No one likes to think of getting older, but in the case of your super, it pays to plan things out, ensuring you get the best super you can for your retirement.
At one point in time in the future, you’re going to retire. It’ll happen, and hopefully you’ll be prepared for it, ready to enjoy some years without having to make your way to a job for some much needed income.
That’s where superannuation comes in, because a super fund grows in the background and gives you a nest egg to retire on. However, not every super fund is created equal, and there are things we can do to help maximise the potential of our superannuation accounts.
To start making the most out of your super, you need to first look at your super accounts, understanding why you have it and the goal you need for it.
What is the point of having super
Your superannuation is a portion of your money set aside not so much for a rainy day, but rather when you’re older. You don’t want to think about it – trust us, we’re the same – but that day is coming, and the older you are, the faster it will arrive.
Superannuation is money set aside for retirement, for when you’re too old to work and just want to enjoy yourself. It grows based on the amount you accumulate and interest you earn, and while employers are required to add to it as part of your salary, you can add your own money to help it along.
Eventually when you hit a “preservation age” and are within a condition of release, you can access your superannuation and use it. Most conditions associated with accessing superannuation are based on age and employment status, as superannuation is typically paid out to people who are leaving the workforce.
Set a goal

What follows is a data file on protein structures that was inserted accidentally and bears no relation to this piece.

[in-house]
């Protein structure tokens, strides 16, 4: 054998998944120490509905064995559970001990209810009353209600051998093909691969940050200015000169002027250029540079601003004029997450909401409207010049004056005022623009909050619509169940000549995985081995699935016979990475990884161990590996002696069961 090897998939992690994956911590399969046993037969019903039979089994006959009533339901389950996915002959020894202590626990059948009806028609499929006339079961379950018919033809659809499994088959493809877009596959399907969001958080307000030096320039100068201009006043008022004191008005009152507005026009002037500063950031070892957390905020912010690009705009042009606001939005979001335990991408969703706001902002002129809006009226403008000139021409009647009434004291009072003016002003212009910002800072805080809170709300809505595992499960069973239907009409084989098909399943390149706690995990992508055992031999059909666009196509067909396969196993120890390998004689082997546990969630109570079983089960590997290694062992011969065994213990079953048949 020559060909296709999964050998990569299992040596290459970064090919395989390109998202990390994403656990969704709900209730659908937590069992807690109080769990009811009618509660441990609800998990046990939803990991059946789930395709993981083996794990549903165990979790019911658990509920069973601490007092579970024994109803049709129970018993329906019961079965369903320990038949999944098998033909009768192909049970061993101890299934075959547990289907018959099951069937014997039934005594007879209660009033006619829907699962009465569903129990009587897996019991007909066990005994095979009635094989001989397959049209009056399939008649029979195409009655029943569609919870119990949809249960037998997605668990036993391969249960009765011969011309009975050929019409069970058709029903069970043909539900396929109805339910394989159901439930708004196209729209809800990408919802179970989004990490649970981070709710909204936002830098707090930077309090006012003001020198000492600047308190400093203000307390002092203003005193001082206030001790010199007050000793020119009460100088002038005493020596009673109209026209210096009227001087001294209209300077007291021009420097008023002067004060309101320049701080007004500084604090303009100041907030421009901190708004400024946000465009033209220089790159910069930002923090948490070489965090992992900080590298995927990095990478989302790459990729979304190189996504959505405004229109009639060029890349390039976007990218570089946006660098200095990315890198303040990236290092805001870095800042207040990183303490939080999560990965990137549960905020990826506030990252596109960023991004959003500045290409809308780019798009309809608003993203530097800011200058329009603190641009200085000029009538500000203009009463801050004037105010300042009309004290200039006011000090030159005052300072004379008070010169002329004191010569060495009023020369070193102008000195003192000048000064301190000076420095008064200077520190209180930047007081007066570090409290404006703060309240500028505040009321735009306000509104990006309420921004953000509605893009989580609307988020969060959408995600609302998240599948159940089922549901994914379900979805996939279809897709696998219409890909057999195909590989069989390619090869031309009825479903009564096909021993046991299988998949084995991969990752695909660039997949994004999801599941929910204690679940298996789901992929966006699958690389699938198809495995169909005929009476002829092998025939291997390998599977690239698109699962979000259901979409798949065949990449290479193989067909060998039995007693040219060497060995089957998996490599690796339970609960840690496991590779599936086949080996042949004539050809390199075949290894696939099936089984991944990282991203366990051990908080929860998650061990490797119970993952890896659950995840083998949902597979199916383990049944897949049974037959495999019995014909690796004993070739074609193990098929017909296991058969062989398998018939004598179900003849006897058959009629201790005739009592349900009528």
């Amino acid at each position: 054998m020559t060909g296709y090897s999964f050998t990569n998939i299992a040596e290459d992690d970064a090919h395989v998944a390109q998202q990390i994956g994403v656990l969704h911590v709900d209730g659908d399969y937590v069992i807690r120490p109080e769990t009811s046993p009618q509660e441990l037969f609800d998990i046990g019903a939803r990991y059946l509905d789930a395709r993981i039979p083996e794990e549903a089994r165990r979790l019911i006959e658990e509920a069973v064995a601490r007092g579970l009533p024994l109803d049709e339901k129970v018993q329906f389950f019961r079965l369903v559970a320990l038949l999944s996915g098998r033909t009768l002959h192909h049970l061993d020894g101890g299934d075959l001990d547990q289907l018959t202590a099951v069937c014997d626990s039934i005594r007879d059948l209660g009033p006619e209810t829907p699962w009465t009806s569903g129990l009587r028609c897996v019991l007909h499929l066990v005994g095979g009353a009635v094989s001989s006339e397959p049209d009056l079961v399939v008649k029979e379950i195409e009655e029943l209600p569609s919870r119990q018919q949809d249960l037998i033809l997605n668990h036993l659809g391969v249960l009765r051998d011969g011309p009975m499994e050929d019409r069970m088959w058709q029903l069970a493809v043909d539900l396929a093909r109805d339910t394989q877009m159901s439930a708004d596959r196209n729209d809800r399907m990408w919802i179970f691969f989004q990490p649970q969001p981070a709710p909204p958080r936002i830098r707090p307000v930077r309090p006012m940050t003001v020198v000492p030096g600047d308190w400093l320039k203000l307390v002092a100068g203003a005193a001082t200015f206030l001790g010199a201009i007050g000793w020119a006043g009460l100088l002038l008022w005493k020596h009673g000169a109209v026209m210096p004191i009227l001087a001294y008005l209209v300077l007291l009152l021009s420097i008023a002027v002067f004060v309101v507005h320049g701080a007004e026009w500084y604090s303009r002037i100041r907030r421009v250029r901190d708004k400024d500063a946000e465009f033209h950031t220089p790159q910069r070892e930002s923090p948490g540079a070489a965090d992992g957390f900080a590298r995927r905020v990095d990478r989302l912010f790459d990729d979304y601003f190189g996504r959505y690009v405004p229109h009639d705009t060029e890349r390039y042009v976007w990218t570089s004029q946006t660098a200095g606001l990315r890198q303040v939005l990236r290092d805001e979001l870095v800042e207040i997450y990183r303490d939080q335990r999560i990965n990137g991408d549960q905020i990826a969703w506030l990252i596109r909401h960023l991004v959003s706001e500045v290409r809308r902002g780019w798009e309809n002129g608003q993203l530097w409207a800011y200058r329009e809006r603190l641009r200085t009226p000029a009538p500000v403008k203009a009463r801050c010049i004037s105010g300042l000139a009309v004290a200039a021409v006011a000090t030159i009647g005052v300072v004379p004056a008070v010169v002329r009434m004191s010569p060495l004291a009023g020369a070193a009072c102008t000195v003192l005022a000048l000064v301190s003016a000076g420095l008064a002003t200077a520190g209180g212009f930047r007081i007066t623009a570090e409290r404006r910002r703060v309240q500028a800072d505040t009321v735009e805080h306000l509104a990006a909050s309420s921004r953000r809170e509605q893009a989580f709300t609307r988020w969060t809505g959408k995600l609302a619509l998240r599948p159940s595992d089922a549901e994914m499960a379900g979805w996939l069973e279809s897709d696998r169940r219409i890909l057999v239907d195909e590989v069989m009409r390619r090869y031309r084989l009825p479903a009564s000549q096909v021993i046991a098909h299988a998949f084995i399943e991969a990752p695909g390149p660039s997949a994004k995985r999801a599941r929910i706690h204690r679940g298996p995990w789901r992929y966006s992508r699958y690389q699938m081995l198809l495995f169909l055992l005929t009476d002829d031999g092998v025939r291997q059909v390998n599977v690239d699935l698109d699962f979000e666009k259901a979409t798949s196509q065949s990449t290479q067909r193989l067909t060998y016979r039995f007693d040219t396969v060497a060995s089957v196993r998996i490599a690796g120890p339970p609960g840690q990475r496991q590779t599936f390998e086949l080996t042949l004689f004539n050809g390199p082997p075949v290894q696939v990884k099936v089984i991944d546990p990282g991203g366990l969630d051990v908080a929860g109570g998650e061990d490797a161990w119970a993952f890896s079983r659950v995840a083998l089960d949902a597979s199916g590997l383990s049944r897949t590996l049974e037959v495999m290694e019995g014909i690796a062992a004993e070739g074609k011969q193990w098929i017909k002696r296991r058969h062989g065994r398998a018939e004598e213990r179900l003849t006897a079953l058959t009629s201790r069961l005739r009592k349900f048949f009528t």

You probably won’t be thinking of leaving the workforce for quite some time, and that’s fine, but you should know how much money you want to leave with. Really, it’s about how comfortable you think you’ll need to be.
Superannuation helps ensure that when you’re older, you’ll have money if you decide to stop working in retirement, or even if you decide to continue (at age 65 and over, you can access your super even if you haven’t retired).
Money is important, and so is working out how much you’ll need, though this can be impossible to work out exactly.
However, what you can do is calculate what you think you could live on comfortably, and set a goal accordingly.
ASIC’s Superannuation Calculator is one tool that can help, providing a glimpse into how much money your current pay-packet and super balance will amount to, and giving you a firm understanding of how much money you’d have when you eventually cash out.
After a few simple calculations by the superannuation calculator, you should have an idea of what you’ll get if you continue at your current rate, and that might prompt you to set a goal and change some of what you see. As such, you can compare what this result shows against funds that offer more growth and with potentially lower fees, while finding out what a result would look like if you contributed to your fund outside of your day job.
Your contributions are an important factor, and can help improve the amount in your super fund significantly, growing the balance with your own additions. It might seem like that money is just preventing you from buying something new and fancy now, but imagine what it could do later on if it grows substantially into a more impressive retirement fund.
Compare super funds
Once you have a goal in mind and have decided that it’s possible to get to that goal, it’s time to really put your money where you mouth is and compare funds.
Superannuation funds aren’t going to be the same across various companies, and even they probably won’t be the same across various products in the same company. Some super funds may end up giving you a better result than others, and so it’s worth looking into what super funds typically return.
Much like a term investment fund, the more money you have to play with and the better the performance of the fund, the better the result, so it’s worth checking out the options to see how your money can work for you.
It’s not just a matter of performance, either. Super funds will generally take fees out of your account for the cost of managing it, including membership fees, administration fees, adviser fees, performance fees, insurance fees, and various other fees that a super fund can charge to your fund. Unsurprisingly, these fees can add up, so it’s worth comparing funds to see if your super is getting the best deal possible.
Comparing super funds at least gives some of the power back to you, putting your retirement fund in your hands and affording you more control to what you can get out of your finances.